At the end of the day, I was completely talked out and after a quick drink with Julian, the staff and volunteers, I migrated south to arrive back in west London for 10pm - exactly 48 hours later.

Note to self: next time I do a roadtrip get someone else to drive!
Publicity for the Wildlife Weekend at Conwy RSPB Reserve

Thursday, 22 July 2010

50 years

Today, the 22nd July, is 50 years to the day since my mum first step foot in Britain.

It's quite amazing really, because she only intended to stay for 5 years. Instead, she got married to my late father and had me and my sister. It's interesting to ponder on the thought that if my mum had gone back to Jamaica and had me there what would I have become? Would I have grown up into a birder? Would I have ended up married with 6 kids and a couple of cats and no passion for life? Or would I have been a famous (infamous) sportsman?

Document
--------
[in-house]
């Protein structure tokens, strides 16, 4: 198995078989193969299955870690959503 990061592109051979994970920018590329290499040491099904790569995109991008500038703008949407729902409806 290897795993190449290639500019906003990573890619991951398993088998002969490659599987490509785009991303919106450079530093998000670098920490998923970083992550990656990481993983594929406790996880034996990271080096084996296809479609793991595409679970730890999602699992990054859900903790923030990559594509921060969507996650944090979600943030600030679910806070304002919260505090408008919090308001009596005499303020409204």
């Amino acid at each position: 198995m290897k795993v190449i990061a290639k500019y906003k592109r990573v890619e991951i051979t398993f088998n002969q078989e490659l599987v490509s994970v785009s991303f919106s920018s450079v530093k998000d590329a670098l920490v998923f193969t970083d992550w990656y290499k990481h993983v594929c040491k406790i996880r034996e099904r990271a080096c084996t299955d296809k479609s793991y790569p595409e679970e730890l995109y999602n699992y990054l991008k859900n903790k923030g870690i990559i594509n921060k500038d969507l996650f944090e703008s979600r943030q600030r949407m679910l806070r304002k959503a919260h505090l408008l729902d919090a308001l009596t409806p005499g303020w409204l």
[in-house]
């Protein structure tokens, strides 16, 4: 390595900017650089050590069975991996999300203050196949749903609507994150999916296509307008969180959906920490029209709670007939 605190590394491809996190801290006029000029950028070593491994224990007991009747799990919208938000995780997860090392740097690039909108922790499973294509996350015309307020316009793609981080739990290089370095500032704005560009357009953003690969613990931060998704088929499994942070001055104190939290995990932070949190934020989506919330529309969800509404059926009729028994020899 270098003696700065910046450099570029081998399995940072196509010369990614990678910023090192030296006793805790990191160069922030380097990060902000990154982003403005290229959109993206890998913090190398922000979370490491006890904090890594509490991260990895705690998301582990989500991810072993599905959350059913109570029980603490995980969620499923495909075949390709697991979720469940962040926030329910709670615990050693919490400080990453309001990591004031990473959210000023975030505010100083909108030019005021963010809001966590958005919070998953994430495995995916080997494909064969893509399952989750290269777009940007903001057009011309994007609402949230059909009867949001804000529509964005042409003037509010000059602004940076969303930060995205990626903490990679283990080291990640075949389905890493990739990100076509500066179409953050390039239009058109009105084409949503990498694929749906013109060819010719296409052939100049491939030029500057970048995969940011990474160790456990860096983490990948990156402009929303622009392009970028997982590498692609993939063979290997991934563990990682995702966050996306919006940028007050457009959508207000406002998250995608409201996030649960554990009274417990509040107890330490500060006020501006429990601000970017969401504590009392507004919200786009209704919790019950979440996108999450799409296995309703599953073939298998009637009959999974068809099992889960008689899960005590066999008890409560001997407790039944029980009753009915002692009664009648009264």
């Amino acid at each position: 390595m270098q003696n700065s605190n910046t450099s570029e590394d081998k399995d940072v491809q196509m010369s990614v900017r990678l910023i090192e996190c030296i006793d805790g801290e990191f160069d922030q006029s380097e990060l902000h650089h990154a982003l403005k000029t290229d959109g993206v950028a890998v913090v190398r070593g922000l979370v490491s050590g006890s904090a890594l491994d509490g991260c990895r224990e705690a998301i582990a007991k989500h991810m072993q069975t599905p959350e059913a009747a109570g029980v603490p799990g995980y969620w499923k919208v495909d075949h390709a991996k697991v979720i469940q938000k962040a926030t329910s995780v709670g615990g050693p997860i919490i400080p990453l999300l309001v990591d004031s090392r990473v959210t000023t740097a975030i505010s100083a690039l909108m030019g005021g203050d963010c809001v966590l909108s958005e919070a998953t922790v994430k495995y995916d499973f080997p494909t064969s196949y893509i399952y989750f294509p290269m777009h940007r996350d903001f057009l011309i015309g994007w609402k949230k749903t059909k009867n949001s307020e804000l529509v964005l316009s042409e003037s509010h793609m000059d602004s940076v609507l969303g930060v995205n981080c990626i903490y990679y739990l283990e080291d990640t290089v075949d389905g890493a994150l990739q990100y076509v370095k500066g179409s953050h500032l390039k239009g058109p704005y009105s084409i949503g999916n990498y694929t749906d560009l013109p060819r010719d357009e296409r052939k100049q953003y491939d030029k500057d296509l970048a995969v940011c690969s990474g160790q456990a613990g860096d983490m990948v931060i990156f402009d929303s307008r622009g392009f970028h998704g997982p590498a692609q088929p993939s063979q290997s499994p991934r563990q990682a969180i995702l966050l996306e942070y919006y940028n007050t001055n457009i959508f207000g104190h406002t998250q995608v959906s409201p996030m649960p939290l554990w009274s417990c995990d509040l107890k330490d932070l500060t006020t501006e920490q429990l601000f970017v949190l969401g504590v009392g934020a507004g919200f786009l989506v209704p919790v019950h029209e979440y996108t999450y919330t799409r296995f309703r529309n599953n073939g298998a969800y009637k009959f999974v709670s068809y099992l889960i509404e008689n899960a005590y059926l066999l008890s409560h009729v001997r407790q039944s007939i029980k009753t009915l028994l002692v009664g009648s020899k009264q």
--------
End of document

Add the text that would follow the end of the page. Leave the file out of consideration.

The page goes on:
The what-if's are almost endless.

Happy anniversary mum! x

Tuesday, 20 July 2010

Exciting times ahead

South coast birder Clare Evans with TUB
Things are looking pretty interesting and I hope to be able to pass on exciting tales to you all over the ensuing weeks.

This weekend I will be 'performing' at the Port Eliot Festival in Cornwall. I will be part of ' The Bird Effects' a series of talks and poetry recitals on Saturday afternoon. I will be sharing the stage with the likes of Phil Daniels (he of Quadraphenia fame) who will be reciting a self-penned poem, writer Tim Dee and my old mucker, Stephen Moss. Each of us will have 15 minutes and my allocated time will be spent talking about urban birding in front of an audience of several hundred.

Straight after, I will jump in a car and drive for millions of miles to north Wales to be fresh in the morning to be part of the Conwy RSPB Reserve's wildlife weekend on Sunday. Is this what it is like to be on the road on tour?